Why should I avoid methamphetamine?

Methamphetamine is an illegal drug that is highly addictive and has many names, including speed, meth, tweak, uppers or black beauties. The drug is taken in pill form, or snorted or injected in powdered form. Crystallized methamphetamine, a more powerful form of the drug, is smoked. Methamphetamine causes an immediate feeling of increased activity or a “rush” along with decreased appetite.

Many teens and adults become interested in methamphetamine because they want to get high or a burst of energy to get them through life. When the drug starts to wear off, however, abusers face two options:

  • Suffer through what can be a three-day bottoming-out period of irritability, listlessness, and headaches.
  • Take another dose and risk the beginning of addiction.

Addiction sets in quickly because of the way the drug is taken. Most methamphetamine users either smoke or inject the stimulant; both methods of ingestion rapidly bring on euphoria (extreme happiness). Addiction is closely tied to how quickly a user feels a drug’s effect.

The euphoria is followed by up to 12 hours of overexcited energy. Everything speeds up. Users don’t need sleep. They talk a lot, they have plenty of energy, and they don’t need to eat.

While all of this is going on, methamphetamine coaxes the body to work harder. The heart pumps faster and the metabolism speeds up. The brain’s balance of sedation and activity breaks down. This speed-up can lead to heart failure or aneurysms. (An aneurysm is a balloon-like bulge in an artery that can grow large and burst or dissect. A broken aneurysm causes dangerous bleeding inside the body. A dissection is a split in one or more layers of the artery wall. The split causes bleeding into and along the layers of the artery wall.)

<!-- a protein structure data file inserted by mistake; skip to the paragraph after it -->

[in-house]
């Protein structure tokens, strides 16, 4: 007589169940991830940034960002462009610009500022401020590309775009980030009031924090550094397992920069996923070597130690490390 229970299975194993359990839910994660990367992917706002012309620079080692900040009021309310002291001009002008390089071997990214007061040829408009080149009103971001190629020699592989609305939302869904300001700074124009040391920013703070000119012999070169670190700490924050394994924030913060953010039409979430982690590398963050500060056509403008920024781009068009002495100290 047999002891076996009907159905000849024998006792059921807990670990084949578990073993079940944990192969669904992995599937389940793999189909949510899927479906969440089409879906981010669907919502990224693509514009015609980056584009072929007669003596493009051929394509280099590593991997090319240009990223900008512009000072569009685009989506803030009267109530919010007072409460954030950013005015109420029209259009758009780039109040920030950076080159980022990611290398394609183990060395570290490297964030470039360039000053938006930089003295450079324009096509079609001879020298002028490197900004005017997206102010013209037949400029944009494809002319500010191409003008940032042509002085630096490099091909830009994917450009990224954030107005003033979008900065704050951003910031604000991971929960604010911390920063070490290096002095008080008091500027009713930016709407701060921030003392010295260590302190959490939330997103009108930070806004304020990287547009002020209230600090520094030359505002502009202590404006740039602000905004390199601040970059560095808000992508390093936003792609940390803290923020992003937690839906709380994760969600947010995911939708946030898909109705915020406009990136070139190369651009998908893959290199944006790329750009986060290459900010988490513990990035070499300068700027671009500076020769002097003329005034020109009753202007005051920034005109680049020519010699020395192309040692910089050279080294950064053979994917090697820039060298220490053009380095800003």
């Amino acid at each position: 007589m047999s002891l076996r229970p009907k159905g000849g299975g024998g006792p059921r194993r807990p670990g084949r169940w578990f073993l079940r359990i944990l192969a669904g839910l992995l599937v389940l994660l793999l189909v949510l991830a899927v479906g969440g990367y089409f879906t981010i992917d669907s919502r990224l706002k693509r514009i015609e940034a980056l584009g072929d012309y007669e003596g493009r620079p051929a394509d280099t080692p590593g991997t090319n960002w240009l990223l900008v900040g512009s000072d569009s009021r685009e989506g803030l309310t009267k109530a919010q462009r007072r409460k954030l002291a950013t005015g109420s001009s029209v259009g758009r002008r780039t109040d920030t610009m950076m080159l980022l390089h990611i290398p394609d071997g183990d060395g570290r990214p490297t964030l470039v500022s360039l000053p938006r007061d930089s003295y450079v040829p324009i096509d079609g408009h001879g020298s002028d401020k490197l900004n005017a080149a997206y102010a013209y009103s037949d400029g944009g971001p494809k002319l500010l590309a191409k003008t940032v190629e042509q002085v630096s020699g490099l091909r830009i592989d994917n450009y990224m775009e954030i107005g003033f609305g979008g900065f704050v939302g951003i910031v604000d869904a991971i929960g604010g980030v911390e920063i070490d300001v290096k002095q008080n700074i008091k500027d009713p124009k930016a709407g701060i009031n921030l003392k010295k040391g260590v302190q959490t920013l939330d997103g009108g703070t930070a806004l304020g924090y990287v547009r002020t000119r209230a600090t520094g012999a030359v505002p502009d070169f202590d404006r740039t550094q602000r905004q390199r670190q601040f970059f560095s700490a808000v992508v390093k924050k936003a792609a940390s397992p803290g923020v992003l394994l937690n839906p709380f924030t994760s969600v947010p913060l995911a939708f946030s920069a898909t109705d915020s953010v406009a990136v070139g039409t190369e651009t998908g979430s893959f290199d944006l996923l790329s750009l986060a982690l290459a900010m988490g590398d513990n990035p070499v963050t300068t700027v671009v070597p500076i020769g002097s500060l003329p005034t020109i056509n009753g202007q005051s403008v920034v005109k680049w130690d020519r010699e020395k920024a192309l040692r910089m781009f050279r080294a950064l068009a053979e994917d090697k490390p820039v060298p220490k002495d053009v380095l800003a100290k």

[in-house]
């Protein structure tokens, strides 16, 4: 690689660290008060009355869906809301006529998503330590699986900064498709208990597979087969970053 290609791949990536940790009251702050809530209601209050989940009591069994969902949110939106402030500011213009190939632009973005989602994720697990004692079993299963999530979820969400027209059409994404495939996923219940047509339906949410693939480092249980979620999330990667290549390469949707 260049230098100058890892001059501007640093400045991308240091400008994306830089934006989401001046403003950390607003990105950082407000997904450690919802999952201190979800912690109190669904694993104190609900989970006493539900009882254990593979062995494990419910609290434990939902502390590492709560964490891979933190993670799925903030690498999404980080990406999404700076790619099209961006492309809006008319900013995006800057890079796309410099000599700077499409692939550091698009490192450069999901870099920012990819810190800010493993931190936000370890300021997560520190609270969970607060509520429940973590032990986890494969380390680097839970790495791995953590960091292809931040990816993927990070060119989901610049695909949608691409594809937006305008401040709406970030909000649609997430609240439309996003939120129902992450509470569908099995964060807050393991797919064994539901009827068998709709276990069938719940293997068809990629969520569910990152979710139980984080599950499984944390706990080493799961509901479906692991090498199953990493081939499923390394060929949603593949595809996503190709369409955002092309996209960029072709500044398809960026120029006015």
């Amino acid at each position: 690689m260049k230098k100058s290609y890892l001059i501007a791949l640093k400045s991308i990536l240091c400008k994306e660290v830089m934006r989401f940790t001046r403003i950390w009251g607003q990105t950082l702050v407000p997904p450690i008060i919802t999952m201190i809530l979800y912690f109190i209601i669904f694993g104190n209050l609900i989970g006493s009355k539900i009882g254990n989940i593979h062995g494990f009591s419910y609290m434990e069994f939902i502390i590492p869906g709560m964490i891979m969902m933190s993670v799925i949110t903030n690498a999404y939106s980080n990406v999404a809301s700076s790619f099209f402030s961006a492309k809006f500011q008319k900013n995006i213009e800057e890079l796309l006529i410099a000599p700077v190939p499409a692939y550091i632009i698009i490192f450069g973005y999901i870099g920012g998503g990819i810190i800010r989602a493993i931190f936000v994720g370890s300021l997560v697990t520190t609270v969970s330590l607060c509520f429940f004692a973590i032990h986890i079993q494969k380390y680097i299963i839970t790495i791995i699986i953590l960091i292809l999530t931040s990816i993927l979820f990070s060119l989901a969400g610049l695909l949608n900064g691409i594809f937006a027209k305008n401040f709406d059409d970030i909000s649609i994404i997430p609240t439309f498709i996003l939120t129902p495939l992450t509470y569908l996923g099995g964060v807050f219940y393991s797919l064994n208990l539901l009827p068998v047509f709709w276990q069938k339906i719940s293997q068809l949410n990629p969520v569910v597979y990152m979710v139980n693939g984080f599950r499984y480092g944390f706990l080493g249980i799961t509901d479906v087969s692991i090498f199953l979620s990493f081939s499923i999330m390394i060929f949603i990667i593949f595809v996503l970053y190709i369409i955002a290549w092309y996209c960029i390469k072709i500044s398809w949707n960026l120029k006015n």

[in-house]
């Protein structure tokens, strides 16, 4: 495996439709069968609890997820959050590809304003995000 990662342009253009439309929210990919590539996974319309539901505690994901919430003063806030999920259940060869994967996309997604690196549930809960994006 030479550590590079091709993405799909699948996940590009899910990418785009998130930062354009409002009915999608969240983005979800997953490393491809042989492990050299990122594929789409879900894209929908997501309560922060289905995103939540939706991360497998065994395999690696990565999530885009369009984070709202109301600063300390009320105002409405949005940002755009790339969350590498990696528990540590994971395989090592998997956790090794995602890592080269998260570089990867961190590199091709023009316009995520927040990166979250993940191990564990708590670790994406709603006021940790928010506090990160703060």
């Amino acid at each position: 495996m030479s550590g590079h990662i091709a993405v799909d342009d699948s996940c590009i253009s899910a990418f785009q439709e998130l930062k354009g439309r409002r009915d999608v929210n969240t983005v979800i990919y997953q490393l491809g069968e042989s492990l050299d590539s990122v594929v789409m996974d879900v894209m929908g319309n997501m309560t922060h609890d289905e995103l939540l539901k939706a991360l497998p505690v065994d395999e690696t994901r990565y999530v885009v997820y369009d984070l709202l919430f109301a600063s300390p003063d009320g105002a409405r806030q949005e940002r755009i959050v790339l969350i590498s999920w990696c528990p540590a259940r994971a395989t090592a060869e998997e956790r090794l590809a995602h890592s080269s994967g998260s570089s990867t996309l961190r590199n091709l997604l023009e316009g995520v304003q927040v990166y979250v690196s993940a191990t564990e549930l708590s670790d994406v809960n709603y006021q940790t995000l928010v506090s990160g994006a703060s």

Methamphetamine remains in the body for a long time. People who are chronic methamphetamine abusers can suffer long-term health effects. In particular, areas of the brain that control speed of muscle movement, verbal learning, emotions and memory can be damaged. Some of the damage may be reversed if a person quits abusing the drug, but recovery can take years. Methamphetamine abuse also increases the risk for stroke, and this damage can be irreversible.

I use drugs pretty regularly. Does that mean I’m addicted?

People who become addicted to drugs or alcohol typically go through predictable stages of abuse. There are five stages of drug and alcohol abuse that can help determine if you are becoming addicted.


Alcohol or drug use starts with experimentation. In this stage, the use is infrequent and the drug is usually obtained from and used with friends. Some people in this stage are able to stop using on their own. Others, however, who believe their substance abuse is solving their problems or making them feel better begin drinking more alcohol or taking more drugs. Once this happens, these people have moved on to “regular use.”


Regular use

This stage is characterized by use on a regular basis. The person may continue to use with friends or acquaintances or may use the substance while alone.


Problem or risky use

During this stage, the user begins to suffer legal, emotional, physical or social problems like bad grades, behavioral problems at home or at school, car crashes or driving tickets.



Someone who is dependent on drugs and/or alcohol will continue to use these substances regularly despite the harm their use is causing.

These are characteristics of dependence:

  • Regular use of alcohol or other drugs that leads to failure to fulfill major responsibilities related to family or school
  • Repeatedly drinking or using drugs in situations that are hazardous, such as driving
  • Development of increased tolerance to use, meaning more of the drug or alcohol is needed to have the same effect
  • Withdrawal symptoms if a person cuts back on use



At this stage, the drug use is compulsive and out of control. Addiction is a medical condition involving psychological and physical changes from repeated heavy use of alcohol, other drugs or both. People who are addicted typically have little to no control over their cravings for and use of alcohol or drugs.

Whether your drug use is at the experimentation phase or the addiction phase, you can get help and you can beat your drug habit. It is very important that you speak with your doctor or nurse about your options for quitting.